ningbo port congestion

Lines of trucks are seen at a container terminal of Ningbo Zhoushan port in Zhejiang province, China, August 15, 2021. Picture taken August 15, 2021. cnsphoto via REUTERS

Ocean Carriers Blank More Sailings as Spot Rates Fall

The Loadstar
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March 18, 2022

By Mike Wackett (The Loadstar) –

Container spot rates continued their decline this week across most Chinese export routes, prompting ocean carriers to blank more sailings.

The Ningbo Containerized Freight Index (NCFI) today recorded falls on all but five of the 21 routes covered by its composite index, shedding a further 1.7%, to 3,613.9 points.

It said demand on the North European and Mediterranean markets was “sluggish”, resulting in “rates coming under pressure”.

Indeed, all three published indices reflected 4% to 5% decreases in their North European components, with Drewry’s WCI falling to $12,221 per 40ft, Xeneta’s XSI down to $12,940 and the Freightos Baltic Index (FBX) declining to $12,783.

The Covid-19 lockdown this week at the tech and finance hub of Shenzhen has resulted in delays to production and cancelled orders. And although the main export port for the region, Yantian, is said by carriers to be working “normally”, shuttered warehouses, restricted trucking services and delays in yard handling and at gates are all taking their toll on cargo availability and slowing vessel working times.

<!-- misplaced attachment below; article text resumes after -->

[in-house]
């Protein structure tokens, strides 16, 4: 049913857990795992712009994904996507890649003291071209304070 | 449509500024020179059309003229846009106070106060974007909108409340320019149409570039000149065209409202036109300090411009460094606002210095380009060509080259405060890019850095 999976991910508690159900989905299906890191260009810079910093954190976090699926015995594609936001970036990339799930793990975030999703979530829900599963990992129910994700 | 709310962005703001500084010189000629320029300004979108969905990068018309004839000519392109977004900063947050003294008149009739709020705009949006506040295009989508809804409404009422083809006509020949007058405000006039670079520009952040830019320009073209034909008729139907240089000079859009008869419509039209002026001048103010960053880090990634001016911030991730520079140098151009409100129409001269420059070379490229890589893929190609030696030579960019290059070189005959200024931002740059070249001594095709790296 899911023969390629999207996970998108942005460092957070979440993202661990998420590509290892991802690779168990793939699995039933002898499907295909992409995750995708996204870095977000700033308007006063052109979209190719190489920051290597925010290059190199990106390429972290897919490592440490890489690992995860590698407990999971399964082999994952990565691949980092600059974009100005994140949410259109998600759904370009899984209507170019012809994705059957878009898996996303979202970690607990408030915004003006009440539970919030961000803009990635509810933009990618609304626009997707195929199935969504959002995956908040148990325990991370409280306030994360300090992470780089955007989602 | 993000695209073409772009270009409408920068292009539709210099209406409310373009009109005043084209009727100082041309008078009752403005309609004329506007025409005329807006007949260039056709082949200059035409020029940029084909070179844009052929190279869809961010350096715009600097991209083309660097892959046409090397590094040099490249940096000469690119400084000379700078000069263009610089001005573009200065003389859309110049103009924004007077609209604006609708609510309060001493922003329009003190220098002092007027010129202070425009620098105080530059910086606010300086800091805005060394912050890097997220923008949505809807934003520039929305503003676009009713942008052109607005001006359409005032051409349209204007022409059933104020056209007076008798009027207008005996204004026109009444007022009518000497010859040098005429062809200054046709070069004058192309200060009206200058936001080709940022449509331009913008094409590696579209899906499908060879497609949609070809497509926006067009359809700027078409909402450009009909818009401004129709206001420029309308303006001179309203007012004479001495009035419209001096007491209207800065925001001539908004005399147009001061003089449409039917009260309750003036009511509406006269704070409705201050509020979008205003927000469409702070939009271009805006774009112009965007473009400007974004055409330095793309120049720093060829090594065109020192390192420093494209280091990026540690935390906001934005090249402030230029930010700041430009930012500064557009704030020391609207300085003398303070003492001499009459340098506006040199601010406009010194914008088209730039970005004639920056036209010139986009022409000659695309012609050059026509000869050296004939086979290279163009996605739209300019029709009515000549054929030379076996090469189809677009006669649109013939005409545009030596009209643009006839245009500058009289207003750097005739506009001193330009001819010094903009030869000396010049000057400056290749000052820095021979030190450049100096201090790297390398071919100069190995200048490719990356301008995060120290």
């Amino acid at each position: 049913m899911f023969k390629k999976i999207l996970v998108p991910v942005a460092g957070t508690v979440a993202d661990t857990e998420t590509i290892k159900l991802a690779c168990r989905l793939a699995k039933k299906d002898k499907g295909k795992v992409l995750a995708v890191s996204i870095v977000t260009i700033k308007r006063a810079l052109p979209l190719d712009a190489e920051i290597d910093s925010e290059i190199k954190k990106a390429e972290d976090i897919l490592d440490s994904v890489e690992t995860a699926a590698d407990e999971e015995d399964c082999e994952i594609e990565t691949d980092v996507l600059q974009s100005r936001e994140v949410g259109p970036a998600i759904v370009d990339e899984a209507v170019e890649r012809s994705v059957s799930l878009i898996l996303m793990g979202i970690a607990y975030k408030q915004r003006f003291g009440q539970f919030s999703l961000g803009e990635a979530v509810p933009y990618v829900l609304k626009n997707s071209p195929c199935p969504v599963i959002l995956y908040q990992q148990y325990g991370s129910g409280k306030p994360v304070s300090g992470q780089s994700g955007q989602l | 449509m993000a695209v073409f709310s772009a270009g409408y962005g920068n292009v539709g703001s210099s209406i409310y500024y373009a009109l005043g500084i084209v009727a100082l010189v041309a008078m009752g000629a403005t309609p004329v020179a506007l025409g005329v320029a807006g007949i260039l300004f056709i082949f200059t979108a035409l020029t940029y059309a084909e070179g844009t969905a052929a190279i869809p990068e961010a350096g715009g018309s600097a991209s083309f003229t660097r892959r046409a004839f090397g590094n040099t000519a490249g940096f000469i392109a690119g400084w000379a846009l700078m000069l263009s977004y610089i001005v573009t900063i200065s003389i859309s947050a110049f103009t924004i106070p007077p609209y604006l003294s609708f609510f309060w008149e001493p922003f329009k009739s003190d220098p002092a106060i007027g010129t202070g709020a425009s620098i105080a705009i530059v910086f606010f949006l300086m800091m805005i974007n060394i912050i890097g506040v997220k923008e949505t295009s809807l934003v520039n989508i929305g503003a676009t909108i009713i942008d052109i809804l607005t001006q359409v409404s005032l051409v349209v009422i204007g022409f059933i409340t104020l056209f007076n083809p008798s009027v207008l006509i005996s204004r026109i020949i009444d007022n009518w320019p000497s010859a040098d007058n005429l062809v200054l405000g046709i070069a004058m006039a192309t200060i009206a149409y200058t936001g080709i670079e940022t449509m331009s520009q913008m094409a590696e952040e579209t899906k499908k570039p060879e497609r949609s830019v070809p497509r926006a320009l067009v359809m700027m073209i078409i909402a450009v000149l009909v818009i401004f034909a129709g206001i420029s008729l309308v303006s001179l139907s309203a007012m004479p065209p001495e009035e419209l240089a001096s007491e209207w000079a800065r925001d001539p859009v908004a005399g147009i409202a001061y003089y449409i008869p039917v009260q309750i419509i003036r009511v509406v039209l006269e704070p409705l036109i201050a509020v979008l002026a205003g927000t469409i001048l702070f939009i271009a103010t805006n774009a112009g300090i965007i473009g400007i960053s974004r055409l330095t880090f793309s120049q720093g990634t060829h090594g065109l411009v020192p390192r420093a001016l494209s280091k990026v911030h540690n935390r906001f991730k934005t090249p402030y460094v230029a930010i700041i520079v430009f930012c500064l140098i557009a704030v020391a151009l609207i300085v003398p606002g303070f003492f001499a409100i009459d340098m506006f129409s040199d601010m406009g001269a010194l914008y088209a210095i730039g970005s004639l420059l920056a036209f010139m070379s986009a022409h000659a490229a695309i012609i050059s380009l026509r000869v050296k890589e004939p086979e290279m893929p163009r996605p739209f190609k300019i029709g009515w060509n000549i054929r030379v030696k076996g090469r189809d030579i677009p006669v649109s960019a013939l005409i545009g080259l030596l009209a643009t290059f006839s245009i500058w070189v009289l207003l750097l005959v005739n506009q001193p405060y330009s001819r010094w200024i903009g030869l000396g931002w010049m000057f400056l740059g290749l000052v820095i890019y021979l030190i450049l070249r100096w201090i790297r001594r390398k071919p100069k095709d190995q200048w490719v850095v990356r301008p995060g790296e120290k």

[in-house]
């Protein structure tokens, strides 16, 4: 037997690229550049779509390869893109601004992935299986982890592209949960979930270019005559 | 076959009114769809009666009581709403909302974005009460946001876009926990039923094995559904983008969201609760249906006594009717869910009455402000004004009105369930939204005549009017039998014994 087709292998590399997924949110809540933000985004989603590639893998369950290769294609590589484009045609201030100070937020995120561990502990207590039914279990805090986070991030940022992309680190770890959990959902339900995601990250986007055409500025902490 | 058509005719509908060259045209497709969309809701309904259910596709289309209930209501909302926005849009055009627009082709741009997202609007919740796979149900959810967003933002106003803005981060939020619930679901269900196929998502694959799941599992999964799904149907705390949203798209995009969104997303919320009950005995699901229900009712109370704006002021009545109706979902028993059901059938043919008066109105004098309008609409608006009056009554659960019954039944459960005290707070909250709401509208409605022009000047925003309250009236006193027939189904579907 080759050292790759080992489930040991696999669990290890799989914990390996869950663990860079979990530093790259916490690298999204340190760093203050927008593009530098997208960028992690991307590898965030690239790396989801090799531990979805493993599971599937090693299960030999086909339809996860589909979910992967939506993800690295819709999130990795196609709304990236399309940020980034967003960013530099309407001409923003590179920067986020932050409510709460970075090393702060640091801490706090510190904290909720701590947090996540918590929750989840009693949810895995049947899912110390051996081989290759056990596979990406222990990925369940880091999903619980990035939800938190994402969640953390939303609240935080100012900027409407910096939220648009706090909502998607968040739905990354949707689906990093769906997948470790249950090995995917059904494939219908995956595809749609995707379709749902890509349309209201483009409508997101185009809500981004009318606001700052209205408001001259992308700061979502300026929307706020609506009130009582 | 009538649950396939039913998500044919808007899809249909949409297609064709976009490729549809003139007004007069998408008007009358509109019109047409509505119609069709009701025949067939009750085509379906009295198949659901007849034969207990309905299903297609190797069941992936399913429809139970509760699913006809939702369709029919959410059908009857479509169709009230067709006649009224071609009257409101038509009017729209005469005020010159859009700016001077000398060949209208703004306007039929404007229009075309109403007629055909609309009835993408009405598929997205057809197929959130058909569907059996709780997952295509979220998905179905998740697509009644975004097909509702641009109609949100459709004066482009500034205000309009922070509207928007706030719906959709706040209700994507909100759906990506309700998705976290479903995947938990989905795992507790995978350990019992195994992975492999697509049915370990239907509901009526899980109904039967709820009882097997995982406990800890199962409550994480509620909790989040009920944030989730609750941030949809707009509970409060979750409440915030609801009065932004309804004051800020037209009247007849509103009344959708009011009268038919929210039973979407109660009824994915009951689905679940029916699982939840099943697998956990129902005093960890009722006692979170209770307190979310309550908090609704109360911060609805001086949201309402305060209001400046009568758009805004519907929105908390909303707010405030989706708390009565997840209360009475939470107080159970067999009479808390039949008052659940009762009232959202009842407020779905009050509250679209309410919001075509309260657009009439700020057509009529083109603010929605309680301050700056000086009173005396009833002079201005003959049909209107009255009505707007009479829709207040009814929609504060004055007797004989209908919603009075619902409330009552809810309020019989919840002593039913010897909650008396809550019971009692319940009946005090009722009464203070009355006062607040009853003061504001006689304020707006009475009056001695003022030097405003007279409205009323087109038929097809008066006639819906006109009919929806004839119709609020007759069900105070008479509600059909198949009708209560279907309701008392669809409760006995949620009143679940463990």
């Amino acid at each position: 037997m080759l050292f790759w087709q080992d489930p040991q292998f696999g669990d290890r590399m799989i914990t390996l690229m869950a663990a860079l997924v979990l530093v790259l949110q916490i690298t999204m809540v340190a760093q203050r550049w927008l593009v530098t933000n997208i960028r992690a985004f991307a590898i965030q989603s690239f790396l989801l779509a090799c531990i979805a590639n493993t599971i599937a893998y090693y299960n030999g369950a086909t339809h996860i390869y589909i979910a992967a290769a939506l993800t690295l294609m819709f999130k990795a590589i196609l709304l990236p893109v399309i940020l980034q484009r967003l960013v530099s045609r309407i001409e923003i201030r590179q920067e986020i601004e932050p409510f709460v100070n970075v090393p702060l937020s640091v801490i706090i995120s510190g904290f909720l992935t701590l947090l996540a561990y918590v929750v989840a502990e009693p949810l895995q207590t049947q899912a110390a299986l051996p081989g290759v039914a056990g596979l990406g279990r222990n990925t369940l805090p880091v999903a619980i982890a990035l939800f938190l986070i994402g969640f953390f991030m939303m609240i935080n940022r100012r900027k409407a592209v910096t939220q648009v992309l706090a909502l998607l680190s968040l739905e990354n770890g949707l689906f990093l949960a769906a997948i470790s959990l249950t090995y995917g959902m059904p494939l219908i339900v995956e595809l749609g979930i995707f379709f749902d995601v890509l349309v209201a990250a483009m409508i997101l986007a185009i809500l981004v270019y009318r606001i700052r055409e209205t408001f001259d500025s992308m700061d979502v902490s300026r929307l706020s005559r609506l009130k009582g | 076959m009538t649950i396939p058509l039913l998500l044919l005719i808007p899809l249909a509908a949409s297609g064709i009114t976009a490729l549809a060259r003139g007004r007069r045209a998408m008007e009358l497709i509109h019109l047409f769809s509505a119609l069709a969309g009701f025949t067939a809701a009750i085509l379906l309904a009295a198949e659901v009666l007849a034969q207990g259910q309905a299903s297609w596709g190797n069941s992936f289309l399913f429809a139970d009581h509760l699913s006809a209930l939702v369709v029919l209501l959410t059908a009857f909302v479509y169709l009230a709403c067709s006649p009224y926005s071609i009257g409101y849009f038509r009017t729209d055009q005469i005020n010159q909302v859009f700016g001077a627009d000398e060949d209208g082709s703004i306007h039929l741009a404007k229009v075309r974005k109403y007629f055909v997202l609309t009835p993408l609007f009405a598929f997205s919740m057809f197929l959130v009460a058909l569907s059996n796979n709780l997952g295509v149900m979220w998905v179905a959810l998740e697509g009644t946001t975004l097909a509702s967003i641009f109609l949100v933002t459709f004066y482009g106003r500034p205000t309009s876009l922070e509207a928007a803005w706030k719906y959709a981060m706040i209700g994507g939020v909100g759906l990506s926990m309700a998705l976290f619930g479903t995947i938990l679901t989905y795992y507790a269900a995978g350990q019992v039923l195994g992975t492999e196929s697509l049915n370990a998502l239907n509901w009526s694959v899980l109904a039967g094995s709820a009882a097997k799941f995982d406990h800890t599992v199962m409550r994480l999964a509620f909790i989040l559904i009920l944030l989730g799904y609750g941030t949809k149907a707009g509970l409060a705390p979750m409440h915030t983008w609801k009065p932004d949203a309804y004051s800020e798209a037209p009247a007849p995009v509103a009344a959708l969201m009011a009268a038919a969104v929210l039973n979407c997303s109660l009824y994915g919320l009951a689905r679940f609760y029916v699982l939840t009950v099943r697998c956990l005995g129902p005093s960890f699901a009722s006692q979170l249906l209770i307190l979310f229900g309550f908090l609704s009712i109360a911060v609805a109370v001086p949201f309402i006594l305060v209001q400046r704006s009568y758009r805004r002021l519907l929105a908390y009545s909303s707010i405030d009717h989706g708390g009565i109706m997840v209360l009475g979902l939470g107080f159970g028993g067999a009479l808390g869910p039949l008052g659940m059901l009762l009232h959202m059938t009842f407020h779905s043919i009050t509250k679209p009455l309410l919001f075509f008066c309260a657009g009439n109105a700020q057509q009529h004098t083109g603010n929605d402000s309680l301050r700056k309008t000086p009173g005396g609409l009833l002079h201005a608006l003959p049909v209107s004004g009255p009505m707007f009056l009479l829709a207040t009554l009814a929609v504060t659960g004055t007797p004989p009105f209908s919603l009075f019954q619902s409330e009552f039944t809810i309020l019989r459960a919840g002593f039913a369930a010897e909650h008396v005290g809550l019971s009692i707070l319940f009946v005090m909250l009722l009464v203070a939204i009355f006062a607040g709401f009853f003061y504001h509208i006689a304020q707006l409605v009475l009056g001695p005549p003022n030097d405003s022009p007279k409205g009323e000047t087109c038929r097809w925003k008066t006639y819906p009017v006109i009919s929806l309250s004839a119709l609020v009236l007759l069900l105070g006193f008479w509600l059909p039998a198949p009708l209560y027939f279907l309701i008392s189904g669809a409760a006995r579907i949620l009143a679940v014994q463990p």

According to anecdotal reports to The Loadstar, forward bookings for North Europe are also down quite considerably, which could be due to the uncertainty over whether the tech manufacturing sector lockdown will end on Sunday.

Nevertheless, carriers are preparing to blank more sailings in anticipation of a period of low demand. 2M carriers Maersk and MSC announced today three further void sailings for April, attributed by MSC to “the ongoing challenging market situation”.

Lars Jensen, of Vespucci Maritime, said shippers should be “cautious in how they interpret the data” on rate declines. On the one hand, he said, the fall in rates “might be a harbinger of more declines to come especially if demand suddenly drops rapidly”. But he added: “The reality right now is that seasonal rate declines at this time of year can easily explain the drops we have seen so far.”

Meanwhile, on the transpacific, the NCFI commentary described the supply and demand fundamentals of the Asia to North American tradelanes as “generally good”.

However, this did not prevent spot rates on the trade falling this week, with, for example, the WCI component for the US west coast down 7%, to $10,154 per 40ft, and to east coast ports falling by 5%, to $12,276.

On the transatlantic, spot rates were stable, with the WCI at $6,491, the XSI at $7,031 and the FBX at $6,626, all per 40ft.

North European exporters are hoping that rates on the route will begin to fall back nearer to the market rate of just a year ago, of around $2,000 per 40ft, now that carriers are deploying extra loaders, using ships redeployed from culled Russian services.

Notwithstanding the softening of rates, shippers are bracing for significant bunker surcharge hikes from carriers, along with skyrocketing haulage costs. Reports to The Loadstar this week suggest that the majority of ocean carriers in North Europe will add a 25% fuel surcharge to the cost of their line hauls from 1 April.

The Loadstar is known at the highest levels of logistics and supply chain management as one of the best sources of influential analysis and commentary.

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